The Truly Great Gatsby


Class: ENG4AO


Date: March 30, 2000



The Truly Great Gatsby


Hopes and dreams are needed to give man\'s efforts a meaning, or a purpose. Pushing towards some ideal is how man can feel a sense of his own identity. In the novel The Great Gatsby, Jay Gatsby is a man with tremendous and “infinite hope” (Fitzgerald, 6). To be able to accomplish life long dream, one must have strong determination that can in no way be weakened by any obstacles one might face. It is the hope of achieving your dream that keeps you from wandering away from it and guides you to the right path. In order to achieve his dream, Gatsby was motivated, optimistic and brave. Whether or not he eventually was able to accomplish this dream, having these qualities in a person certainly indicate that this person, or Gatsby, is a hopeful person who has “some heightened sensitivity to the promises of life” (Fitzgerald, 6)


Gatsby was a motivated person because he had a purpose and goal for his life. The Buchanans are a great contrast to Gatsby’s character. Their sheltered lives, filled with material possessions and luxuries, yet empty of purpose, proved how people with all the material needs tend to lose sight of their ultimate purpose in life. Daisy\'s complaining was very significant, "What\'ll we do with ourselves this afternoon? And the day after that, and the next thirty years?" (Fitzgerald, 125.) In contrast, Gatsby was different from the Buchanans. Gatsby, with his “extraordinary gift of hope” (Fitzgerald, 6) placed in comparison to the aimlessness of Tom and Daisy, reaches heroic nobility. Although Gatsby’s quest to bring back the love of his life, Daisy, was marked by obsession, it played an important role in motivating him by establishing a purpose for his life. When he was in his teen years, Gatsby was a poor man who did not have what it took to marry rich people, like Daisy. This lack of wealth motivated Gatsby and made him determined to work hard in order to become rich and regain Daisy’s love. He worked hard to reach his goal and was eventually able to achieve it as a result of his optimism and endless determination.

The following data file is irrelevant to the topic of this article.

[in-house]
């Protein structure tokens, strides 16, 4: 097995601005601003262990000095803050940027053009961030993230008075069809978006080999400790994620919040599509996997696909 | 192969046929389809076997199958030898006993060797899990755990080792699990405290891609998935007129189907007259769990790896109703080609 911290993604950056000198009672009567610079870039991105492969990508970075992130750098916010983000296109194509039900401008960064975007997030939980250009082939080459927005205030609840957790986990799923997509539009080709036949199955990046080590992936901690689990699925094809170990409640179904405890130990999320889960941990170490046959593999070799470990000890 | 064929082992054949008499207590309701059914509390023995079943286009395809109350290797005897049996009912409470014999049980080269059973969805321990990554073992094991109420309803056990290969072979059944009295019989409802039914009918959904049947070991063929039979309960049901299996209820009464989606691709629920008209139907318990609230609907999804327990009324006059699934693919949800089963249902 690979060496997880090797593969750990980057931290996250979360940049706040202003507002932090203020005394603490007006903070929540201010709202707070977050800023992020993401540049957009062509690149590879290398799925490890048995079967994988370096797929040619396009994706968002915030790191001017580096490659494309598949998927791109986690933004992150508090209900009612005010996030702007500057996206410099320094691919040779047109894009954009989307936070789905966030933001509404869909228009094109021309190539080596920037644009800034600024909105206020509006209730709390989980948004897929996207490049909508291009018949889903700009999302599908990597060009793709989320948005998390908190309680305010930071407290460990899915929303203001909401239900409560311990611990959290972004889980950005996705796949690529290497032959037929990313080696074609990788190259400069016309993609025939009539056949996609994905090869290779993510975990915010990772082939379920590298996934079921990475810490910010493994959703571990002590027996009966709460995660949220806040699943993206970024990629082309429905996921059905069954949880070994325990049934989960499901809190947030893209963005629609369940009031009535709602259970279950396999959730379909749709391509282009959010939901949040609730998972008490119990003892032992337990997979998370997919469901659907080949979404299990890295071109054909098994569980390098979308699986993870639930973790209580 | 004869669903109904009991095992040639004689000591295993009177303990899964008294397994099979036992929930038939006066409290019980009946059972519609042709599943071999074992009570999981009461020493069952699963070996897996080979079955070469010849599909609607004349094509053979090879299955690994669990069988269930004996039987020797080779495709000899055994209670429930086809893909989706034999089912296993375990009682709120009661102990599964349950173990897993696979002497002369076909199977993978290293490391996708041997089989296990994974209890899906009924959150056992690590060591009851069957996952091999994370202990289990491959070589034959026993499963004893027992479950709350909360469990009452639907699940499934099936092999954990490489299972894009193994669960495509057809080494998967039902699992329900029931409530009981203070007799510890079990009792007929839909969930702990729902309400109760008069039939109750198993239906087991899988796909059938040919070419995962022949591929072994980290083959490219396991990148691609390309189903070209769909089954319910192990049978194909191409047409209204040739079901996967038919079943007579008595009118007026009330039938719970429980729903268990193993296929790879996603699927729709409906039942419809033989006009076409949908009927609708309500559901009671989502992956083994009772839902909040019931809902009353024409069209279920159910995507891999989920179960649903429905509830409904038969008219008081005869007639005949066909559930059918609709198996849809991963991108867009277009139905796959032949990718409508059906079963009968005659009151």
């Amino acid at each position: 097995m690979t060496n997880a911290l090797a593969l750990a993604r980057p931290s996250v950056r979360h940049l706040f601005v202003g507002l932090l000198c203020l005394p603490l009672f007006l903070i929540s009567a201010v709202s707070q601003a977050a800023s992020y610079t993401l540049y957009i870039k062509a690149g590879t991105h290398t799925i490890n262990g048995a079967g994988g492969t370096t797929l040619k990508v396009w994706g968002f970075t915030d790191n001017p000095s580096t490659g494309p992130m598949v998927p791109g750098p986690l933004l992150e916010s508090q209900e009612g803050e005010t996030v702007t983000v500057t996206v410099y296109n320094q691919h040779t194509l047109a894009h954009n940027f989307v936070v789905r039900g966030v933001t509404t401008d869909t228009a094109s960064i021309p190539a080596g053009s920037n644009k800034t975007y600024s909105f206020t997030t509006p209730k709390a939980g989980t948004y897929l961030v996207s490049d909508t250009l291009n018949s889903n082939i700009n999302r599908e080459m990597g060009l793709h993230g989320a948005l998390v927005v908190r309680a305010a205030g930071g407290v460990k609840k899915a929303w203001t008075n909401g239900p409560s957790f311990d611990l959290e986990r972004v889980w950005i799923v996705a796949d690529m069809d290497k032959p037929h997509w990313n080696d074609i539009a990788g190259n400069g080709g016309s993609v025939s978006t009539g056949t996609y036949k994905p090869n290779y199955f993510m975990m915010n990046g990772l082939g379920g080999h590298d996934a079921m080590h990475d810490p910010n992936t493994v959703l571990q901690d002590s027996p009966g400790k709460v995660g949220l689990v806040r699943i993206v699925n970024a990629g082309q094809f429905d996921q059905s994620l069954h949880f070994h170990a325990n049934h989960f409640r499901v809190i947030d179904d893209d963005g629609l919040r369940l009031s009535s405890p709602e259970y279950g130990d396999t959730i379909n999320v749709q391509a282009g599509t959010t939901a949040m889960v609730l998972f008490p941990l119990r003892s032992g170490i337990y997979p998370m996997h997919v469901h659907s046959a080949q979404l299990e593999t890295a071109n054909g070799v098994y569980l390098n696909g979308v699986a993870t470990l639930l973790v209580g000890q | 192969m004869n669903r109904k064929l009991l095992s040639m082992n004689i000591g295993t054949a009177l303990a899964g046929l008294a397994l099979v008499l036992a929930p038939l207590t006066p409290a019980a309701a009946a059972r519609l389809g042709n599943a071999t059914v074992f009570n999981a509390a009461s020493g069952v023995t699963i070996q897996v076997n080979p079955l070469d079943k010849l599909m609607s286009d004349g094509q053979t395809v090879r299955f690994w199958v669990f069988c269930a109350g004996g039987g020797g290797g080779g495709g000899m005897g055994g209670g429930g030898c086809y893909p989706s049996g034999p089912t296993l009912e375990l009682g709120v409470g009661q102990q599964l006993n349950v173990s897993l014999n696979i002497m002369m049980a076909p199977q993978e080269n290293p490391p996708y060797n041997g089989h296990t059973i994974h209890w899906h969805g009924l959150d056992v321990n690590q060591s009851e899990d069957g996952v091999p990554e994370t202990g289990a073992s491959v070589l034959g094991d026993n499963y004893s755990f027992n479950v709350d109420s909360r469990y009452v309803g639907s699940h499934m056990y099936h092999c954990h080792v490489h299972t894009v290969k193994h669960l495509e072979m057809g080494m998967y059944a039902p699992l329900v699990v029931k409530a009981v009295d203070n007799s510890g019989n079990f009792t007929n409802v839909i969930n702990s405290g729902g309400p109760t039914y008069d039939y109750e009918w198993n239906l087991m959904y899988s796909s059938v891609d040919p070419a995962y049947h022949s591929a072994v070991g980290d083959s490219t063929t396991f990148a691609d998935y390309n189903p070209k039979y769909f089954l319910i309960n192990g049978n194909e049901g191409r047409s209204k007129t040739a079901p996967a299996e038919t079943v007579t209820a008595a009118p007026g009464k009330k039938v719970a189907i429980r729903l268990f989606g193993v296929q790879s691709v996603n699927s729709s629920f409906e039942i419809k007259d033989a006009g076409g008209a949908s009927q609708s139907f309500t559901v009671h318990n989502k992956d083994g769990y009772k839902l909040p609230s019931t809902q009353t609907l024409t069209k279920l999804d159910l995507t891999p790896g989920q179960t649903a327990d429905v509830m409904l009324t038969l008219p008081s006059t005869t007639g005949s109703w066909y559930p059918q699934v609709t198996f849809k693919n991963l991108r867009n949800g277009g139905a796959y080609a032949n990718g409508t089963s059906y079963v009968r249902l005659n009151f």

Another evidence of Gatsby’s motivation is his productive daily schedule which he set for himself. His father tells Nick about it:


Look here, this is a book he had when he was a boy. It just shows you…


Rise from bed ………………………………………….. 6.00 AM


Dumbbell exercise and wall scaling ………………… 6.15-6.30 “


Study electricity, etc. …………………………………. 7.15-8.15 “





Work ……………………………………………………. 8.30-4.30 “


Baseball and sports …………………………………... 4.30-5.00 P.M.


Practice elocution, poise and how to attain it ……… 5.00-6.00 “


Study needed inventions ……………………………... 7.00-9.00 “

GENERAL RESOLVESNo wasting time at Shafters or [a name, indecipherable]
No more smoking or chewing


Bath every other day


Read one improving book or magazine per week


Save $5.00 [crossed out] $3.00 per week


Be better to parents (Fitzgerald, 181).





This schedule clearly illustrates Gatsby’s motivation. He was “bound to get ahead” (Fitzgerald, 182). His “no wasting time” rule and “read one improving book” habit were his means of improving himself and therefore accomplishing his dream.


Gatsby was optimistic because he never lost hope of achieving his dream. Many people had tried to discourage his optimism, but Gatsby was strong enough to stand to these discouragements. For example, when Nick said to Gatsby, “You can’t repeat the past.” Gatsby replied, “Can’t repeat the past? Why of course you can!” (Fitzgerald, 116). Gatsby believed that nothing was impossible. Through optimism and other means, he could achieve all of his dreams. Gatsby’s optimism also extended to the way he perceived Daisy’s love towards him. When, at the hotel, he was in an argument with Tom regarding whom did Daisy really love, he said to Tom confidently, “Your wife doesn’t love you. She’s never loved you. She loves me.” (Fitzgerald, 137) Although Gatsby did not really know who did Daisy really love the most, his optimism and hope that Daisy was actually in love with him more than Tom was the main reason why he declared this statement.


Gatsby showed tremendous bravery by taking the responsibility of Myrtle’s death. When Nick asked him after the accident, “Was Daisy driving?” Brave Gatsby replied, “Yes… But of course I’ll say I was” (Fitzgerald, 151).